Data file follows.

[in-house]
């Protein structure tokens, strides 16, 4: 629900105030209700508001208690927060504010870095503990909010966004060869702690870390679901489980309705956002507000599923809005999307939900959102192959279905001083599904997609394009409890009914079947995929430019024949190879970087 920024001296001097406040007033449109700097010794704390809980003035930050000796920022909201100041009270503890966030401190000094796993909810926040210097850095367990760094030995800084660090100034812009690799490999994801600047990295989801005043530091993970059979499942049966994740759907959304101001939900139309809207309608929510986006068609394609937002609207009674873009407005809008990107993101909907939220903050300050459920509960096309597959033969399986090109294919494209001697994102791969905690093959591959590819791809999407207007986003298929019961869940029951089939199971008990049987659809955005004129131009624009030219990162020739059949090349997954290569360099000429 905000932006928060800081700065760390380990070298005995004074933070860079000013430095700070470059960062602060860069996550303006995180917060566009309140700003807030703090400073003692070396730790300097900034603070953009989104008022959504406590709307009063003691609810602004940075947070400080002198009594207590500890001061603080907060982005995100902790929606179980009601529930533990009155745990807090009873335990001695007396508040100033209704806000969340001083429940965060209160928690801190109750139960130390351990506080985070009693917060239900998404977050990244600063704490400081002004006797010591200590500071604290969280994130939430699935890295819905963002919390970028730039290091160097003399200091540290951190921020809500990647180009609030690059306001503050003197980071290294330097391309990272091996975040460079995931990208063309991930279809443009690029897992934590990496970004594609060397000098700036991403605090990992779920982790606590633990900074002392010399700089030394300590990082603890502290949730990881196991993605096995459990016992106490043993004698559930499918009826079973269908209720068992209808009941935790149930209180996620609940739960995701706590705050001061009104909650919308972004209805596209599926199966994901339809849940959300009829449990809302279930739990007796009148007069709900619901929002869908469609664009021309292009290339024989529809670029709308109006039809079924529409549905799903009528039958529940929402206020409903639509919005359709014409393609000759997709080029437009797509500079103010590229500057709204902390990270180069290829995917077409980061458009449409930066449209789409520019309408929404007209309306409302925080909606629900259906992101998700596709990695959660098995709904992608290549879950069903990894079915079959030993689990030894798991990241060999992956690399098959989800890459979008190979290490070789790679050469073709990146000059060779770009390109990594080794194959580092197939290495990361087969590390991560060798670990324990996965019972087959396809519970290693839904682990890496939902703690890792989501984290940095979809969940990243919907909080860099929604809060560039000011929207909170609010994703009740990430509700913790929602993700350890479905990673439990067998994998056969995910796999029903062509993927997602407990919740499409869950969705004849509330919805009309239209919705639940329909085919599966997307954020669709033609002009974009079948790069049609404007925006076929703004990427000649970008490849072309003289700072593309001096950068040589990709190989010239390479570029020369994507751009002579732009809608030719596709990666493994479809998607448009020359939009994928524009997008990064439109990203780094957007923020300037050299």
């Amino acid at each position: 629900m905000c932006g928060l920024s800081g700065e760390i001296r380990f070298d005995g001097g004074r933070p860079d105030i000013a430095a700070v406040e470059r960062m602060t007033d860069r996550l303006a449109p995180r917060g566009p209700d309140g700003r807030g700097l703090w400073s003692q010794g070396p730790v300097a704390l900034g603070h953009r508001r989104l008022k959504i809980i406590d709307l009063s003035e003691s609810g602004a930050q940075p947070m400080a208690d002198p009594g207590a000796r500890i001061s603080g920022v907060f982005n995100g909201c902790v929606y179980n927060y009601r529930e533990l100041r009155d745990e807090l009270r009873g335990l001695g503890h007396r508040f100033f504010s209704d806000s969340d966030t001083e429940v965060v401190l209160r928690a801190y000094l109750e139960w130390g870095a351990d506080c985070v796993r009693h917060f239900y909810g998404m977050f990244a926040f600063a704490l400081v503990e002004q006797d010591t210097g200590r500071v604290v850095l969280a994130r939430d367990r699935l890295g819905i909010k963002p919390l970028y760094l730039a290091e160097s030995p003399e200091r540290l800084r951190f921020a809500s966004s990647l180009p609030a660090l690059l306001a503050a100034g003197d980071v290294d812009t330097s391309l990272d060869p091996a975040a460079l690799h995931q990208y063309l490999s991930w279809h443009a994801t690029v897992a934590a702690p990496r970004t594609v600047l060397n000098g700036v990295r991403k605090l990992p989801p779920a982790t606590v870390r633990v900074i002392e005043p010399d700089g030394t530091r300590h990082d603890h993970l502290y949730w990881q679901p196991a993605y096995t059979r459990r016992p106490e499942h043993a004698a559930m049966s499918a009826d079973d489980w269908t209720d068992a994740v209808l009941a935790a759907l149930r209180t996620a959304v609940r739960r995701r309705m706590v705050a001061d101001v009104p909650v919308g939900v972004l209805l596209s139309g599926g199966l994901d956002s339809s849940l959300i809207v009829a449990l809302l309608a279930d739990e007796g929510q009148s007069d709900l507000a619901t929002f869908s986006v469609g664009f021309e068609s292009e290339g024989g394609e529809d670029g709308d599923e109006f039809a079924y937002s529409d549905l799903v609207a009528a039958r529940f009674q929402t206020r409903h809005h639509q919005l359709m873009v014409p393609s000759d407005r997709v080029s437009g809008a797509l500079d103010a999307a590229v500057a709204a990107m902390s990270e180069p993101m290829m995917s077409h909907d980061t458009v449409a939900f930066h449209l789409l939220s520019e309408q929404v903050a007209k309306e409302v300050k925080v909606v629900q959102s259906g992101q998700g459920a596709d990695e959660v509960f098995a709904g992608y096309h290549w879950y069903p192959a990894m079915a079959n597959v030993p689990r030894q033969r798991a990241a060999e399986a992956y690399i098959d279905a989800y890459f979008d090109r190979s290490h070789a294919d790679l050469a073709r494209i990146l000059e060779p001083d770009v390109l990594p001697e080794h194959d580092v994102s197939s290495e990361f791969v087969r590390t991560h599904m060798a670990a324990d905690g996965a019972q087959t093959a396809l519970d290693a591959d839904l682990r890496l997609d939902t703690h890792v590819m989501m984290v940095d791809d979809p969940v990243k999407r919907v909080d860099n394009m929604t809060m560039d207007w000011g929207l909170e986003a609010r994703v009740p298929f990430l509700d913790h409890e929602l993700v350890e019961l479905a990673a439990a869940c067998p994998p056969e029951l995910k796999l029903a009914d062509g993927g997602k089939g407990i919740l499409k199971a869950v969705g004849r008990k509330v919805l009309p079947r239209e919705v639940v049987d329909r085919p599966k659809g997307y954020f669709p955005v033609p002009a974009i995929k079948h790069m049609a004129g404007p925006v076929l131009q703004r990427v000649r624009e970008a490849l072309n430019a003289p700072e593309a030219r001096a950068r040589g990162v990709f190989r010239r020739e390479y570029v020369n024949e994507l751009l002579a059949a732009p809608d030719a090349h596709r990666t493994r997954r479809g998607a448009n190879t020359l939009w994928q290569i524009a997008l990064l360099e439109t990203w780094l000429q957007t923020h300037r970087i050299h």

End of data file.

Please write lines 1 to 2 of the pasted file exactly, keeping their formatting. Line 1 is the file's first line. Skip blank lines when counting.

[in-house]
């Protein structure tokens, strides 16, 4: 629900105030209700508001208690927060504010870095503990909010966004060869702690870390679901489980309705956002507000599923809005999307939900959102192959279905001083599904997609394009409890009914079947995929430019024949190879970087 920024001296001097406040007033449109700097010794704390809980003035930050000796920022909201100041009270503890966030401190000094796993909810926040210097850095367990760094030995800084660090100034812009690799490999994801600047990295989801005043530091993970059979499942049966994740759907959304101001939900139309809207309608929510986006068609394609937002609207009674873009407005809008990107993101909907939220903050300050459920509960096309597959033969399986090109294919494209001697994102791969905690093959591959590819791809999407207007986003298929019961869940029951089939199971008990049987659809955005004129131009624009030219990162020739059949090349997954290569360099000429 905000932006928060800081700065760390380990070298005995004074933070860079000013430095700070470059960062602060860069996550303006995180917060566009309140700003807030703090400073003692070396730790300097900034603070953009989104008022959504406590709307009063003691609810602004940075947070400080002198009594207590500890001061603080907060982005995100902790929606179980009601529930533990009155745990807090009873335990001695007396508040100033209704806000969340001083429940965060209160928690801190109750139960130390351990506080985070009693917060239900998404977050990244600063704490400081002004006797010591200590500071604290969280994130939430699935890295819905963002919390970028730039290091160097003399200091540290951190921020809500990647180009609030690059306001503050003197980071290294330097391309990272091996975040460079995931990208063309991930279809443009690029897992934590990496970004594609060397000098700036991403605090990992779920982790606590633990900074002392010399700089030394300590990082603890502290949730990881196991993605096995459990016992106490043993004698559930499918009826079973269908209720068992209808009941935790149930209180996620609940739960995701706590705050001061009104909650919308972004209805596209599926199966994901339809849940959300009829449990809302279930739990007796009148007069709900619901929002869908469609664009021309292009290339024989529809670029709308109006039809079924529409549905799903009528039958529940929402206020409903639509919005359709014409393609000759997709080029437009797509500079103010590229500057709204902390990270180069290829995917077409980061458009449409930066449209789409520019309408929404007209309306409302925080909606629900259906992101998700596709990695959660098995709904992608290549879950069903990894079915079959030993689990030894798991990241060999992956690399098959989800890459979008190979290490070789790679050469073709990146000059060779770009390109990594080794194959580092197939290495990361087969590390991560060798670990324990996965019972087959396809519970290693839904682990890496939902703690890792989501984290940095979809969940990243919907909080860099929604809060560039000011929207909170609010994703009740990430509700913790929602993700350890479905990673439990067998994998056969995910796999029903062509993927997602407990919740499409869950969705004849509330919805009309239209919705639940329909085919599966997307954020669709033609002009974009079948790069049609404007925006076929703004990427000649970008490849072309003289700072593309001096950068040589990709190989010239390479570029020369994507751009002579732009809608030719596709990666493994479809998607448009020359939009994928524009997008990064439109990203780094957007923020300037050299």